July 2011
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Philmont - Day 9 - Lamberts Mine

As the sky was beautiful the night before, we were told that it is a beautiful view in the morning as well. In the morning I declined to go look at the view. However, there was one that went down to the porch of the staff cabin and took a few pictures as most of us slept.

Of course, here is the picture from the night before.

Soon enough we were on our way. However, Mother Nature provided a little moisture over night in the form of dew. Hence, the clothing did not dry our and it needed to be attached to the pack so that it could dry. Damp clothing his heavier than dry clothing, so come on sun, come out where ever you are.

The climb up and out of Sawmill was a gentle climb with some switchbacks. It also offered a couple of good view points. Mt Baldy and a few of the other peaks can be seen behind us as the view is in a northerly direction.

As we continued hiking up and around on our way to Cyphers Mine the views were great. There were lots of pine and fir trees. Of course we were at about 10,400 feet elevation.

Soon enough we were starting to descend towards Cyphers Mine. We were happy that is was getting closer.

As we crossed the North Fork of the Cimmarroncito Creek, we passed the old Cypher cabin and were greeted by banjo music. As we made our way to the staff cabin of Cyphers Mine, we noticed that everyone looked like they were stuck in early 1910’s mining camp clothing.

We sat down on the front porch and had our porch talk. We would quickly eat lunch and make our way to the forge. Upon arrival at the forge, they needed two helpers. Jacob was chosen to help demonstrate the tools of the trade. First, he had to look a little manlier and that could only come with a reasonable facsimile of facial hair. After that, we started with hammers.

After completing all the hammers, we then learned about tongs. There are a few different types of tongs as being demonstrated on Jacob’s arms.

Of course, we needed to learn about other tools like the file, but there was no place to hang that.

By then the real work started. The forge was heated up and Jacob began his work. He was pounding on a piece of metal. He had been warned that the anvil, affectionately named Amy Georgia had its consequences if you hit it on its face, or should I say, if you wacked Amy Georgia on the face. You would have to say something like, “Miss Amy Georgia, I am so sorry for whacking you on your beautiful, luscious, gorgeous, attractive, stunning, scrum-delicious face. I promise not to do it again. I will kiss you on the face and do so long enough for these gentlemen to get a picture.” Of course everyone was laughing extremely hard by this point and then Jacob kissed the anvil, I mean, Miss Amy Georgia.

Once the kiss was over, the young lady wiped the anvil off and stated, “This must be one of your first kisses. You drooled all over Miss Amy Georgia’s face.” That was also another great laugh. As it turned out there was more than one young man that had to kiss Miss Amy Georgia on the beautiful, luscious, gorgeous, attractive, stunning, scrum-delicious face. Most all of them drooled as well; at least that is what we were told.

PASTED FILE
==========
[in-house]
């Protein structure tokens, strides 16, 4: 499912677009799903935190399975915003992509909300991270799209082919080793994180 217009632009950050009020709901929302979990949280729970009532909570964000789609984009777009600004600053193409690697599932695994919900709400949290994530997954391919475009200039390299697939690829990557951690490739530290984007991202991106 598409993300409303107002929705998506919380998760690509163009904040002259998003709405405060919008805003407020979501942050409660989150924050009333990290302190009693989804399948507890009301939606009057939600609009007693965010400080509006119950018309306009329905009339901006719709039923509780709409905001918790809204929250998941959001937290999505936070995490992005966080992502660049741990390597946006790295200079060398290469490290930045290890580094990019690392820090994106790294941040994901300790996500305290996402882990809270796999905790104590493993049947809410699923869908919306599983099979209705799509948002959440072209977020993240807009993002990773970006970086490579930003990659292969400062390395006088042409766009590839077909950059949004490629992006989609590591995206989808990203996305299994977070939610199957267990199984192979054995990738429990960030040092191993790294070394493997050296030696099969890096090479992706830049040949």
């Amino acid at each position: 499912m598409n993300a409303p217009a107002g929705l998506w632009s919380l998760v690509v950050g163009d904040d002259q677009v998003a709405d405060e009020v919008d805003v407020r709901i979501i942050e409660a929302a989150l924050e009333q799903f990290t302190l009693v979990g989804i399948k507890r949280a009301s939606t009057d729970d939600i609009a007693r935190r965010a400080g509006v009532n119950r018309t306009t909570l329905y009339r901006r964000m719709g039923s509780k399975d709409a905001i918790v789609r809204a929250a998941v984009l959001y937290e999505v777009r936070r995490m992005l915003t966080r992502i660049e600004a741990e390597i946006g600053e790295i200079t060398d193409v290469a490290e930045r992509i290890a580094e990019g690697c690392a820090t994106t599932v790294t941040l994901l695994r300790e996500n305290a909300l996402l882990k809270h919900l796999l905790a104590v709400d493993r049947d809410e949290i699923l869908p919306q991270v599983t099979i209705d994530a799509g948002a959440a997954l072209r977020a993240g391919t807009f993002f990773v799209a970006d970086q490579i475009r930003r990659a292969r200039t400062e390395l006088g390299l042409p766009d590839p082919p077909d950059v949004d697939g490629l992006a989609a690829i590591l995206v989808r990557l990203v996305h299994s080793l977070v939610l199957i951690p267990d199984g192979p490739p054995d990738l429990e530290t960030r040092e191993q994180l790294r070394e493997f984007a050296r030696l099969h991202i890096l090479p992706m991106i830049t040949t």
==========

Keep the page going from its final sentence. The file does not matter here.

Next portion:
During the fun times, a dear wandered by. Then the baby deer, which was hungry wandered up to her. I have got to tell you, that was the roughest thing I have ever seen. That baby walked up, grabbed her mom by the teat and yanked mom around like there was no tomorrow. If that was not bad enough, up walked baby deer number two. It then seemed like mom had a tug-o-war going on below her and she was the rope. Ouch.

Then it was off to Contentions Mine. We had a little geology talk before going into the mine.

Then we were off into the mine. It was not a place for tall people.

As we walked we went to close to the back of the mine. Our guide told us some stories. One was about the ghost of Cyper, how he had been seen now and then. He then had us turn off our lights.

I have to tell you, it was dark, very dark. He then asked us to follow our crew leader out. We each put a hand on the shoulder of the person in front of us and walked out of the mine. Of course there was a big crashing sound when we were in the mine as we were walking out. The reason for the helmets is there are several low places. It is not the place a tall person wants to work.

We made it out and went back to where our packs were. Jacob did a little self portrait.

We got our pack on and headed out of Cyphers Mine.

Of course we passed the staff red roof in on the way out of town.

Soon enough we made our way down and around from the North Fork of the Cimmarroncito Creek to the Middle Fork of the Cimmarroncito Creek and to Lamberts Mine. The campsites were not large and it was a fairly damp place. We all sat around and relaxed while dinner was being made.

There was one first for us at Lamberts Mine, the white plastic “Pilot to Bombardier” latrine. One of the crew members thought it looked heavenly in its setting, a pure white glowing in the forest. You did have to walk between two Colorado blue spruces that stood about 15 feet tall to enter the forested area where the latrine sat.

We got our tents place for the evening. There were not enough places to put them all together so we had to spit things a little.

The final event of the evening was hanging the bear bags and doing thorn, roses and bud. The big rose for the day was the forge at Cyphers Mine.

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